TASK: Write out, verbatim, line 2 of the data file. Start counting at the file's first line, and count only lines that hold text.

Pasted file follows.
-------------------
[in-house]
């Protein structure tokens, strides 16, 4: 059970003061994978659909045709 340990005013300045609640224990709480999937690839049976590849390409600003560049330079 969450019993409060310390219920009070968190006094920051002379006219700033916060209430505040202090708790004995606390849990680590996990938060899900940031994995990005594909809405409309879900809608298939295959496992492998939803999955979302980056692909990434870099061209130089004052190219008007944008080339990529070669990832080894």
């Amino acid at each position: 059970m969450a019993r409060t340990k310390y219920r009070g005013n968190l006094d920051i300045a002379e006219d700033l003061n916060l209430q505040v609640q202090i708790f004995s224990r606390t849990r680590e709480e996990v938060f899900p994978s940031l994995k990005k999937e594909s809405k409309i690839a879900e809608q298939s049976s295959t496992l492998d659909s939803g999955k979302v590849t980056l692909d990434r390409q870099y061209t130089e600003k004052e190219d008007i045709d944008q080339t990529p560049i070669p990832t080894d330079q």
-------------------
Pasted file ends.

């Protein structure tokens, strides 16, 4: 059970003061994978659909045709 340990005013300045609640224990709480999937690839049976590849390409600003560049330079 969450019993409060310390219920009070968190006094920051002379006219700033916060209430505040202090708790004995606390849990680590996990938060899900940031994995990005594909809405409309879900809608298939295959496992492998939803999955979302980056692909990434870099061209130089004052190219008007944008080339990529070669990832080894």